Rheumatoid arthritis (RA) is a chronic inflammatory disease that largely affects the joints. Here’s how stress can exuberate symptoms. Rheumatoid arthritis (RA) is a long-term health condition that affects about 1.5 million Americans, and about 2 or 3 times more women than men. It is classified as both an autoimmune disease and an inflammatory disease. Symptoms include stiffness
Rheumatoid arthritis (RA) is a long-term health condition that affects about 1.5 million Americans, and about 2 or 3 times more women than men. It is classified as both an autoimmune disease and an inflammatory disease. Symptoms include stiffness and pain in the joints that can greatly impact daily life.
Stress can make RA worse because the physical response of the body—the fight, flight, or freeze response—can intensify the immune system's reaction, worsening RA symptoms. Learn more about RA and stress, how to manage stress, and more.
Stress and rheumatoid arthritis are linked. When people experience stressful events, they can have a physical reaction called the flight, fight, or freeze response. This is when the body releases chemicals that can cause an immune or inflammatory response, especially if stress happens too often or lasts too long without relief. This immune or inflammatory response can lead to RA or increased symptoms of RA.
Inflammation is a healthy response the body uses to heal. It can include stiffness, redness, swelling, pain, heat, or a combination of these symptoms. Sometimes the body mistakenly attacks healthy cells, and inflammation causes damage to the body instead of healing. This is called inflammatory disease.
Physical or emotional stress can activate the immune system. Sometimes the immune system becomes overactive or begins to attack healthy cells by mistake instead of attacking only unhealthy cells. This is called autoimmune disease.
Stress can be a problem for people with RA. People with RA can cope with and manage their symptoms by preventing and managing stress in ways that are effective for them.
Exercise can be considered as a treatment for both rheumatoid arthritis and stress. People with RA can begin with low-intensity exercises to prevent injury and then increase as needed.
Like exercise, eating a healthy, well-balanced diet can help with both stress and RA. In fact, eating a plant-based diet with plenty of fruits and vegetables has been shown to relieve RA symptoms. Additionally, people who follow a plant-based diet tend to have lower stress levels and higher moods than those who eat meat.
Here are some nutrition tips for stress:
Here are some nutrition tips for rheumatoid arthritis:
Support groups are led by qualified professionals and focus on supporting people with a shared problem. There are many benefits of support groups. Talking with other people going through the same or similar issues can help you feel connected, and it can reduce stress. In addition to providing support for the specific challenge, such as living and coping with RA, support groups provide emotional support.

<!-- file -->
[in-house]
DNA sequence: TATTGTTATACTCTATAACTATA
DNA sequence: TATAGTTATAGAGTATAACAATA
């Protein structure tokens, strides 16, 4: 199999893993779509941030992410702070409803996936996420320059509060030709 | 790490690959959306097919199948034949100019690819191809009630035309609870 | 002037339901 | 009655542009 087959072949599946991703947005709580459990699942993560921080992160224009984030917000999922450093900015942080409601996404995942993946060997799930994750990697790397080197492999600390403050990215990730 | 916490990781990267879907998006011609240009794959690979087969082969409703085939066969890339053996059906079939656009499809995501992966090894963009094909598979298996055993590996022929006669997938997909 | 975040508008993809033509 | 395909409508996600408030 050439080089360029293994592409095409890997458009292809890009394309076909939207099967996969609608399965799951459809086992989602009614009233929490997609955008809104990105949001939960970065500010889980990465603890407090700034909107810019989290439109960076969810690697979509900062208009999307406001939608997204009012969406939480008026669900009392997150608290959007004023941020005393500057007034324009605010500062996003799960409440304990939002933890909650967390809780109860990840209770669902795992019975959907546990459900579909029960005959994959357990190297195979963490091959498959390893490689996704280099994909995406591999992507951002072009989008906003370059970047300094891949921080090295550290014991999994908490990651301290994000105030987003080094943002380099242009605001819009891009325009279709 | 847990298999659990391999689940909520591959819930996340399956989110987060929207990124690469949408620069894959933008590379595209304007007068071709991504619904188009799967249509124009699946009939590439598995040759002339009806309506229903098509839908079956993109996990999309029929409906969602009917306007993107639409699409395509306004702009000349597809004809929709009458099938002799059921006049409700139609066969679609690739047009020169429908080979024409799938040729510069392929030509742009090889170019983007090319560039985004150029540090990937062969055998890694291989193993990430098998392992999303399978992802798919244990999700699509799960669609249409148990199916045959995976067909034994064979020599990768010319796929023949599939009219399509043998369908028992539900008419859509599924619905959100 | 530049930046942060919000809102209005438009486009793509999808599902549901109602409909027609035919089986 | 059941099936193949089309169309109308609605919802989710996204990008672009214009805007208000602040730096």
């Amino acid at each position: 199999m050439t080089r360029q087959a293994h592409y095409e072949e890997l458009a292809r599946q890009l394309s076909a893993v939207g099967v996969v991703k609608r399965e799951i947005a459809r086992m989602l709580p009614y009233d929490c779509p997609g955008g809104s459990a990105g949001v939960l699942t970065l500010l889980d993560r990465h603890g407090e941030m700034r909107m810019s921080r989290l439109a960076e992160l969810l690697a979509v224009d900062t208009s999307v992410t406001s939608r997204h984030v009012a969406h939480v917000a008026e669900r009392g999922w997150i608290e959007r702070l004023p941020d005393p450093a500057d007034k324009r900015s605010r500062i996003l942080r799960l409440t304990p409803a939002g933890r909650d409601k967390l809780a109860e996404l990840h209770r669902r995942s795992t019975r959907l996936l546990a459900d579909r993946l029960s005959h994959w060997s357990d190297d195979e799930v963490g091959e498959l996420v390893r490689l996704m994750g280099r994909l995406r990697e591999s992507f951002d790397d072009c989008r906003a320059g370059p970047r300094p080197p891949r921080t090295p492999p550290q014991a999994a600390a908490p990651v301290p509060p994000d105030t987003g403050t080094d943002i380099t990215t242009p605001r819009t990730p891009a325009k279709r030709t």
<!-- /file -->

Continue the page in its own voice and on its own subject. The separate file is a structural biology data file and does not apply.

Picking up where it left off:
Here are some support groups and similar options for rheumatoid arthritis:
Similar to the flight, fight, or freeze stress response, there is a relaxation response that leads to positive physical and psychological changes. Learning how to relax (and relaxing regularly) can greatly reduce stress levels. There are techniques and exercises specifically for relaxation to reduce stress, but nearly anything a person finds relaxing can help.
Relaxation options may include:
There are measures that can be taken to help manage rheumatoid arthritis. Some of them are the same as those for managing stress, which means they provide double benefits. RA is a condition that can change over time and can ebb and flow in severity of symptoms, so it is important to review care plans regularly.
Some tips for managing RA include:
It is important to talk with a healthcare professional:
Rheumatoid arthritis is a long-term condition that involves stiff, painful joints. Stress can make RA symptoms worse. There are steps that can be taken to reduce stress and improve RA symptoms, such as eating a healthy diet, exercising, and making time for relaxation.
Rheumatoid arthritis can be challenging and life-altering. Facing high stress levels at the same time can be even more unpleasant, and it can make RA symptoms worse. If you or someone you know is experiencing RA or stiff, painful joints along with stress, you are not alone, and help is available. Reach out to a healthcare professional such as a primary care practitioner, rheumatologist, or mental health professional for support.
An RA flare-up (or flare, a time when symptoms worsen) can feel different for different people. It may include new symptoms or an increase in one or more symptoms. For example, someone experiencing an RA flare may feel exhausted and the joints in their hands may hurt much more than they typically do.
It is not clear if RA causes anxiety, but people with RA are at an increased risk of anxiety and they experience anxiety at a higher rate than the general population. Additionally, symptoms of RA and living with a long-term health condition can be stressful.
It is unclear if emotional trauma can cause rheumatoid arthritis. However, people who have experienced emotional trauma are at an increased risk of developing rheumatoid arthritis.